Why better energy data equals better lives – now more than ever

Better Data, Better Lives.

That was the theme of the second World Statistics Day celebrated two years ago on October 20th, 2015. The holiday was designed for celebration every five years, but in light of recent attacks on climate science, it is critical to showcase the value of clean energy data now, more than ever.

So, why is clean energy data important? Why do we need it? As a data analyst, I expect to answer or debate questions about the significance, trends, and use of data. But I don’t usually expect questioning why data should exist in the first place.

Upon reflection, however, I’d say the simplest response is this: We need clean energy data to progress economically, socially, and technologically.

From a family trying to save money on their electricity bill to the global community collaborating on a cleaner, more renewable future, energy data can unlock an unending list of benefits by facilitating the design of effective policies, empowering people and businesses with information, and spurring energy innovation. Here are a just a few of those benefits.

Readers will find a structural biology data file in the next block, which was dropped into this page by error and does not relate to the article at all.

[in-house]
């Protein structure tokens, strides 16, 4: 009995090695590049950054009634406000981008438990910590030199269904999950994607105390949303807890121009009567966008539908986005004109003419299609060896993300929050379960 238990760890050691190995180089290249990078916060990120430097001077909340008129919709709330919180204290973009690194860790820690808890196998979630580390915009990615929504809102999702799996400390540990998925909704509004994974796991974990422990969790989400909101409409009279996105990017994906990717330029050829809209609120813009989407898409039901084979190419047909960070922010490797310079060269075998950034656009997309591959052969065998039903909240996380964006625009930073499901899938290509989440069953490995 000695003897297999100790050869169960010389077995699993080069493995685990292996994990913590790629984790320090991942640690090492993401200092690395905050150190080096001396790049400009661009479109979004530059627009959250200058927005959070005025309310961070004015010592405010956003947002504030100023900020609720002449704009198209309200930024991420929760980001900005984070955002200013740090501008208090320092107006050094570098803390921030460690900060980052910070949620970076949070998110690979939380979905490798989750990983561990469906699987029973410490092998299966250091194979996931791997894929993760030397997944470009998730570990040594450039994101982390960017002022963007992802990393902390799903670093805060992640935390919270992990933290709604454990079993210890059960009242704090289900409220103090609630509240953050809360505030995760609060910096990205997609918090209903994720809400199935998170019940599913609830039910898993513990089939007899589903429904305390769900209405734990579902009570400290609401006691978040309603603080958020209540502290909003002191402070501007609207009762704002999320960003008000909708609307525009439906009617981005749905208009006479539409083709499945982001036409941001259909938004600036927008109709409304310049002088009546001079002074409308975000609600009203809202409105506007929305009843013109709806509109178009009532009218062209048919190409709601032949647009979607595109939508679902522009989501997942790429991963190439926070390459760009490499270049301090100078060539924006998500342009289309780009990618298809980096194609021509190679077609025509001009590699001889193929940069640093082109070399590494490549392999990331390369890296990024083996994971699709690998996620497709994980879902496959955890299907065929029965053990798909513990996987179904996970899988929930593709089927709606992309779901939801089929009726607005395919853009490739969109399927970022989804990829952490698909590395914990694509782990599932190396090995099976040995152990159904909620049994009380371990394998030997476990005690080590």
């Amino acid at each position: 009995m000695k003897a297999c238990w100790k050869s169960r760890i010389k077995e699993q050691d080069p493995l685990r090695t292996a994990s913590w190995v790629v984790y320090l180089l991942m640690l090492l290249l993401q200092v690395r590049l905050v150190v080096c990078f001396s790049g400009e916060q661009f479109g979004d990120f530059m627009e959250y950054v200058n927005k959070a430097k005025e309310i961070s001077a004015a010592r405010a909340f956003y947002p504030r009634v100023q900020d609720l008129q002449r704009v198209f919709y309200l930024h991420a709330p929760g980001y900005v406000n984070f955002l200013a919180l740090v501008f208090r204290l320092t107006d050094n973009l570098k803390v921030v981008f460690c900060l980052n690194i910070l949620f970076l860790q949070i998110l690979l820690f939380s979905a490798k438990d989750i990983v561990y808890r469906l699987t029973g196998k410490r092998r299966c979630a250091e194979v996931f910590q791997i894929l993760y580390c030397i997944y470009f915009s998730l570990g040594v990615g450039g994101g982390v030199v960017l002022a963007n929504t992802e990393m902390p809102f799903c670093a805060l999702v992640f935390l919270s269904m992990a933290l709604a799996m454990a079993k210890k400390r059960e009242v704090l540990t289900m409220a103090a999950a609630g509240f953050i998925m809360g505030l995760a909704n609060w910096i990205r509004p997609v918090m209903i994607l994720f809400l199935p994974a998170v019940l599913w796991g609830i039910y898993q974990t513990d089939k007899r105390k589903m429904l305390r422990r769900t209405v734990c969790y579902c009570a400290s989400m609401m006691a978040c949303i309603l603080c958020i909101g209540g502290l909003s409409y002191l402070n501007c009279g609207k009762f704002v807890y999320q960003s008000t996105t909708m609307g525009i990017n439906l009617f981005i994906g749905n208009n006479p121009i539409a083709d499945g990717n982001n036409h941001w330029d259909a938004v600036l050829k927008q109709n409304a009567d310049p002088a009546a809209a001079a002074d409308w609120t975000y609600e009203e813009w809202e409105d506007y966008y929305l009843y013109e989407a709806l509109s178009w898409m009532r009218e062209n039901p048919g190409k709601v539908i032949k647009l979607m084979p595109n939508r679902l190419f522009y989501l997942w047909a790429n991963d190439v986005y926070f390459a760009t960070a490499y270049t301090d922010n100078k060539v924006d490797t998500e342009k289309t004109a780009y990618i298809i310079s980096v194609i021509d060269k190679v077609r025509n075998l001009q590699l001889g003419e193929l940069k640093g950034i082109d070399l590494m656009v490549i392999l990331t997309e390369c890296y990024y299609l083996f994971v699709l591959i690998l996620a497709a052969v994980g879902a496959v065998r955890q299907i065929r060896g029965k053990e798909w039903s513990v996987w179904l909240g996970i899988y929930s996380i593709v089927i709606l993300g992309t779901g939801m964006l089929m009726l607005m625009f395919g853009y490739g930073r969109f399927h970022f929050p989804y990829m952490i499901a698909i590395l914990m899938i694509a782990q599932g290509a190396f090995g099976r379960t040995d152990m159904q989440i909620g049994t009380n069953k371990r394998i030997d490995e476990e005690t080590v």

Effective policies

Good policy solves problems, and good policy is built on clear, transparent, and accessible data.

These days, energy data seem to be used more often defensively, to critically evaluate energy policy (or lack thereof). For example, data show clean energy doesn’t cause reliability problems for the electric grid (in fact, clean energy may actually boost the grid). So, when Energy Secretary Rick Perry ignores existing evidence and instead issues a bailout for uneconomic coal plants by claiming coal is necessary for reliability, data can help hold him accountable and inform American taxpayers about the multi-billion dollars such a move would cost them.

Similarly, data expose dangers, like the devastating impact a potential solar tariff would have on the future of the solar energy industry. Data show that a tariff would make large commercial solar projects less cost-competitive and decrease demand long-term, and such a move by the Trump administration would put up to 100,000 American solar jobs at risk.